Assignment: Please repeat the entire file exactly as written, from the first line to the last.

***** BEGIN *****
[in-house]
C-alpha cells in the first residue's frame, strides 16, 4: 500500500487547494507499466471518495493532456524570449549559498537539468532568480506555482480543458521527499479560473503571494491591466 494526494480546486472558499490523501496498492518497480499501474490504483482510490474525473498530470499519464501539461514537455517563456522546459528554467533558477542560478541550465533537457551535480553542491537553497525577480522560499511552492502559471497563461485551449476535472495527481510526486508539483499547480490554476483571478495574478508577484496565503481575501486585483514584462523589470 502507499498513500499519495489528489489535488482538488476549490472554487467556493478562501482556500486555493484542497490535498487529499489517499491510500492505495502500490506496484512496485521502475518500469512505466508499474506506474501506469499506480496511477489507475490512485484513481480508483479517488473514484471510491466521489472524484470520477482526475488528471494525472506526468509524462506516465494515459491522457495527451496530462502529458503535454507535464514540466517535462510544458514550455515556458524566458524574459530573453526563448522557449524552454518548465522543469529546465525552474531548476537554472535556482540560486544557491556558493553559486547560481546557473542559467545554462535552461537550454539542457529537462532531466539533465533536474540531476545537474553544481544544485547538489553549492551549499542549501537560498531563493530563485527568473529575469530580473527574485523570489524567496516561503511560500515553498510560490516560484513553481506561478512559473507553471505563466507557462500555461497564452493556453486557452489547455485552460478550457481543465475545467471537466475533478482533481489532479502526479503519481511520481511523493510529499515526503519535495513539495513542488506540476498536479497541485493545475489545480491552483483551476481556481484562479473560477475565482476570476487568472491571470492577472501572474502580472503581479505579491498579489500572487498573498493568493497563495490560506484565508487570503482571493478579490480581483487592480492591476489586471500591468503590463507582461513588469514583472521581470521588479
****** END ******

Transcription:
[in-house]
C-alpha cells in the first residue's frame, strides 16, 4: 500500500487547494507499466471518495493532456524570449549559498537539468532568480506555482480543458521527499479560473503571494491591466 494526494480546486472558499490523501496498492518497480499501474490504483482510490474525473498530470499519464501539461514537455517563456522546459528554467533558477542560478541550465533537457551535480553542491537553497525577480522560499511552492502559471497563461485551449476535472495527481510526486508539483499547480490554476483571478495574478508577484496565503481575501486585483514584462523589470 502507499498513500499519495489528489489535488482538488476549490472554487467556493478562501482556500486555493484542497490535498487529499489517499491510500492505495502500490506496484512496485521502475518500469512505466508499474506506474501506469499506480496511477489507475490512485484513481480508483479517488473514484471510491466521489472524484470520477482526475488528471494525472506526468509524462506516465494515459491522457495527451496530462502529458503535454507535464514540466517535462510544458514550455515556458524566458524574459530573453526563448522557449524552454518548465522543469529546465525552474531548476537554472535556482540560486544557491556558493553559486547560481546557473542559467545554462535552461537550454539542457529537462532531466539533465533536474540531476545537474553544481544544485547538489553549492551549499542549501537560498531563493530563485527568473529575469530580473527574485523570489524567496516561503511560500515553498510560490516560484513553481506561478512559473507553471505563466507557462500555461497564452493556453486557452489547455485552460478550457481543465475545467471537466475533478482533481489532479502526479503519481511520481511523493510529499515526503519535495513539495513542488506540476498536479497541485493545475489545480491552483483551476481556481484562479473560477475565482476570476487568472491571470492577472501572474502580472503581479505579491498579489500572487498573498493568493497563495490560506484565508487570503482571493478579490480581483487592480492591476489586471500591468503590463507582461513588469514583472521581470521588479